Union joy as ruling rewards loyalty of Rolls-Royce workers
UNIONS at Rolls-Royce in Derby have said that staff are "over the moon" after a court ruling that will help protect long-serving employees from being first in line for redundancy.
Judges sitting at the Civil Court of Appeal in London upheld a decision that veteran workers at Rolls-Royce should be rewarded for their loyalty by being put at the bottom of the redundancy list.
elated: Mick Lomax says the decision will help Unite members right across the UK.
The case focused on a previous agreement between Rolls-Royce and unions that long service should be taken into consideration when it came to assessing which workers should be made redundant.
As part of the criteria, workers are given points for every consecutive year of service.
But Rolls-Royce, which employs a combined total of about 12,000 people at its civil aerospace and marine divisions in Derby, feared that giving preference to long-serving workers over mainly younger colleagues would put it in breach of Government ageism legislation.
Union Unite was adamant that veteran workers should be rewarded for their experience and loyalty and challenged the firm's position.
After an appeal by Rolls-Royce, judges ruled on Thursday that the "points" agreement between the company and the union was not unlawful.
Mick Lomax, Unite's joint chief negotiator at Rolls-Royce in Derby, said that workers had been lifted by the decision.
He said: "There was elation on the shop floor. Everybody has been talking about it. We knew we were right.
"The company said it was simply seeking clarification, but if that was the case why did they appeal against the original decision?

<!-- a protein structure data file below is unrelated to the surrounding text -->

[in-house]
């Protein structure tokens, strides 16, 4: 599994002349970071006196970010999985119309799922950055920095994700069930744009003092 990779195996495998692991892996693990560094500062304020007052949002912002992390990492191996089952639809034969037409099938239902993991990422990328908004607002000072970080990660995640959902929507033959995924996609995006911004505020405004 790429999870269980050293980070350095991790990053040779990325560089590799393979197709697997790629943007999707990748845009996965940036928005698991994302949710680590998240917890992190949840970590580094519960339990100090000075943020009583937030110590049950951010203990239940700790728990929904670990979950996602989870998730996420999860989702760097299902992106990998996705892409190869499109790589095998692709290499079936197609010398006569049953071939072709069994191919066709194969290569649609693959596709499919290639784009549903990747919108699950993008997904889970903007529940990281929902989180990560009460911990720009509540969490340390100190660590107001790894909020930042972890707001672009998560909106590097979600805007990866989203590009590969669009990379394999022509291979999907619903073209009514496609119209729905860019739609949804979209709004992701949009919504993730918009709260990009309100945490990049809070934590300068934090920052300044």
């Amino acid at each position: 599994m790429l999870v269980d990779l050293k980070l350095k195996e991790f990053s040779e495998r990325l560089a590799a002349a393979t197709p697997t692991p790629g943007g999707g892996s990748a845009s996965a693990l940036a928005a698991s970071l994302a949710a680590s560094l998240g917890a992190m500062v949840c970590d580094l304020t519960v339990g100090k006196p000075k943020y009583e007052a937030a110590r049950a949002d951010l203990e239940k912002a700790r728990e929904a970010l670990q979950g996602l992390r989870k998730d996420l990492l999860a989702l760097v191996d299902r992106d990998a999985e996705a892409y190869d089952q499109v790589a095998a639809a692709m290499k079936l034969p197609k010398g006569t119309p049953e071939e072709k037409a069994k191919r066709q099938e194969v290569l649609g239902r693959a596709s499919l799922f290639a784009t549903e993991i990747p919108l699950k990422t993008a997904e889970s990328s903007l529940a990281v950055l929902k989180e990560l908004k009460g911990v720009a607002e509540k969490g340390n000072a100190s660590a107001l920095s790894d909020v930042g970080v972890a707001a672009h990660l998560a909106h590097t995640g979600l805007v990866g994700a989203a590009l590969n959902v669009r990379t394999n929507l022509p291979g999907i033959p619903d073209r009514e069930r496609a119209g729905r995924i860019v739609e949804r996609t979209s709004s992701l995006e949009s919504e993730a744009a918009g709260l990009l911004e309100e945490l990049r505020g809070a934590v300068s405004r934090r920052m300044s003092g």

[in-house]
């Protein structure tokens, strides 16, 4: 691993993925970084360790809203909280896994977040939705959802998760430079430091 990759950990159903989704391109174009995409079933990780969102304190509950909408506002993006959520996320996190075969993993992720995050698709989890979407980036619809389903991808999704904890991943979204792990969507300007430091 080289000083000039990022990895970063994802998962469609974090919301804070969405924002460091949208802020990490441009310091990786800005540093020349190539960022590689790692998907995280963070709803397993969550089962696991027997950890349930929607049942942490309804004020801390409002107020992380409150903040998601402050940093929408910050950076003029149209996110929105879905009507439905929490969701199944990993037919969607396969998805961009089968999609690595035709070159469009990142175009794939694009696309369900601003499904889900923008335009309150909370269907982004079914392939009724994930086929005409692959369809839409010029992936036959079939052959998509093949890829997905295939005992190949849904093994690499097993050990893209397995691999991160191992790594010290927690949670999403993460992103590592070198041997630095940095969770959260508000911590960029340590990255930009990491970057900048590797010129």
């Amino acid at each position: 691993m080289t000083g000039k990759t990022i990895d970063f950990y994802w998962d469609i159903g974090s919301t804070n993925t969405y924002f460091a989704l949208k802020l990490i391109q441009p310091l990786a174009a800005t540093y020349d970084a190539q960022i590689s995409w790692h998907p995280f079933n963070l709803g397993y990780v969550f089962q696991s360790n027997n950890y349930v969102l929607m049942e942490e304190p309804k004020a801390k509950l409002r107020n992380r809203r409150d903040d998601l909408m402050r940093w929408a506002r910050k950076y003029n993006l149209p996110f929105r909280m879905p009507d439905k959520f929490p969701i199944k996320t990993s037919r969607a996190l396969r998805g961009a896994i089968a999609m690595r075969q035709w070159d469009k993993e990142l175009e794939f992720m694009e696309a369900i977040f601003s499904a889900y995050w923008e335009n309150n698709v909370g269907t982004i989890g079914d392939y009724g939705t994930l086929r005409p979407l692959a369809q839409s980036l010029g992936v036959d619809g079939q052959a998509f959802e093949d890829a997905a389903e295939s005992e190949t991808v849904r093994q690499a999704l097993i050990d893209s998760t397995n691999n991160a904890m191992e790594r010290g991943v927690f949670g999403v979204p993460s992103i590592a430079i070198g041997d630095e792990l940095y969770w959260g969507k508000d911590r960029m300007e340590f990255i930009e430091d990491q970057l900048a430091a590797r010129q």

"But we are over the moon. Our legal team did a fantastic job. The ruling also has benefits not just for Rolls-Royce workers, but Unite members all over the UK."
Derek Simpson, Unite's general secretary, said the decision could help protect thousands of other long-serving workers facing redundancy.
He said: "The ruling sets a precedent, where other factors are equal, for redundancy.
"It has always been clear to Unite that loyalty seen in length of service should be recognised when an employer takes the drastic step of making redundancy dismissals.
"We look forward to using this decision to help defend our members' rights in many other companies as well as Rolls-Royce."
In March, Unite said 90 Rolls-Royce staff at Derby had been told they were at "high risk" of losing their jobs.
In February, unions claimed the company was shedding 380 posts. The majority of these cuts were made through voluntary redundancies and through some staff being found posts elsewhere in the company.
But around 80 shop-floor workers and about 10 office staff still remained at risk of redundancy.
Mr Lomax said: "We are working hard with management to limit these redundancies. The figure now stands at around 80, with 11 office staff at risk and around 60 to 70 on the shop floor.
"We will continue to work hard to ensure as many people as possible stay in a job."